I will be doing a major media push in Print Media, Radio and TV in coming months to promote my new company, Hovey’s Knives of China, new book, Ideas for New Businesses: Finding ideas for your million or billion dollar business and business consulting activities. Some of the radio materials have already been recorded such as two segments with Ric Bratton’s “This Week America” which is a news-format show originating in Ft. Wayne, Indiana carried by 150 radio stations throughout the country.
Bratton was exposed to two of the gag ads that I used on my Radio Show, “Hovey’s Outdoor Adventures.” These were for Misty Mange, The hair-care product that you and your pet can share and SIN, Inc.’s red white and blue turkey made from the best of “coal tars, petroleum by-products and agricultural waste” for your holiday enjoyment. The Skype video recording may be seen at: https://www.youtube.com/watch?v=U4CJWDhthq0.
If you would like to have an hour-long consultation with me to help determine the best possibilities are for your new business venture send me a letter to firstname.lastname@example.org describing the subject materials that you want to talk about. If I think I can help you, we can arrange a follow-up group telephone call. After we have our conversation, I will send you a written report with my recommendations. The charge for this service is $200. I can assist those who want to do consulting, outdoor media and products, publishing and discuss how to contact appropriate foreign partners.
I recorded both shows at my writing station in my office after doing a mucking out. As one might suspect, I had accumulated years worth of print photos, 35mm slides and old printed-out stories and photos that needed to be cleared out and this was a good-enough excuse.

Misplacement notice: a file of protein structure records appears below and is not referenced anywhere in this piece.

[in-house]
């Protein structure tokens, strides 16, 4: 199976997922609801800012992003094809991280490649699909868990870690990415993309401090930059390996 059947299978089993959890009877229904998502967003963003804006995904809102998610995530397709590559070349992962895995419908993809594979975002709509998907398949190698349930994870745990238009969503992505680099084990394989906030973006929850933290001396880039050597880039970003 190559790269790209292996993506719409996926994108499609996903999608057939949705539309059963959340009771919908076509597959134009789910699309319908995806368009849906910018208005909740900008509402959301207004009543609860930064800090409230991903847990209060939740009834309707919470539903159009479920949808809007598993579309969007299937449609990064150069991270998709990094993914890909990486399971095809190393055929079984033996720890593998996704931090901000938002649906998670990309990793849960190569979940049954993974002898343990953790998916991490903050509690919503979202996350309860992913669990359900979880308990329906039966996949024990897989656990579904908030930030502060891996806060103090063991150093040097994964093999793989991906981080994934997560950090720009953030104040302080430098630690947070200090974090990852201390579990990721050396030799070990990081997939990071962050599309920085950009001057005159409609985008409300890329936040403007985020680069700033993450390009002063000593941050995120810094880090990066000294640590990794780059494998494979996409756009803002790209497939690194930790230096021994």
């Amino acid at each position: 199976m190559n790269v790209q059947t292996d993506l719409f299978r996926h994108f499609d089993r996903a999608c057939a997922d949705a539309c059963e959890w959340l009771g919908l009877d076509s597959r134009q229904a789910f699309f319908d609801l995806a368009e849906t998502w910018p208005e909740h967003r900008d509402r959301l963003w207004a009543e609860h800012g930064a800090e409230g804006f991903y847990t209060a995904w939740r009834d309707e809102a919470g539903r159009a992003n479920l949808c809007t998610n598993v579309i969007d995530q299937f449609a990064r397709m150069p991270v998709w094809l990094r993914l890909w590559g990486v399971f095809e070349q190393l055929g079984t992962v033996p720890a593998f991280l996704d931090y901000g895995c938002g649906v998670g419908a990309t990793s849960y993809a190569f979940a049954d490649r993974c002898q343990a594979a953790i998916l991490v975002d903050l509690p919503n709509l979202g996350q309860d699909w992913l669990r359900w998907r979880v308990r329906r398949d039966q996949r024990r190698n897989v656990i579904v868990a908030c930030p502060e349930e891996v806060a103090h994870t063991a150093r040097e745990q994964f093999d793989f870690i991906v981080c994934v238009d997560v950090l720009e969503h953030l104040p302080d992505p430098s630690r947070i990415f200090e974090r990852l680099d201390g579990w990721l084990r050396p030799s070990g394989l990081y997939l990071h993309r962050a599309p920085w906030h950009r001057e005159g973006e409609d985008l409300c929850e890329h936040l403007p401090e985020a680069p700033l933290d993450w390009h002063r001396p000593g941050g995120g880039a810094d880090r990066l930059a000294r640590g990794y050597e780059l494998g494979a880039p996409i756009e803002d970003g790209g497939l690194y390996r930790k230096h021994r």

As commercial items the old prints and slides are now nearly useless. Few of the editors that I write for will accept prints or slides, and those who still do will have them only if they are the photos of some historic event that I reference in the text. Authors have limited use of these old materials when they write their books and want to show some photos of their former selves or activities. I have already done that with my books and E-books on bowfishing, crossbow hunting and muzzleloading, and can no longer justify hanging on to these dusty folders of long-gone life events.
I posted this problem on Facebook, and the general experience of my fellow outdoor writers and photographers was that this material had no real value to anyone and was best sorted and the extra and excess disposed of. I am taking a real “walk down memory lane” now as I sort through these materials. The great majority of them will wind up in the burn pile. I will retain some of the prints and rephotograph some of them in a montage or as single digital images. Others I will keep for someone else to throw out after I am long gone.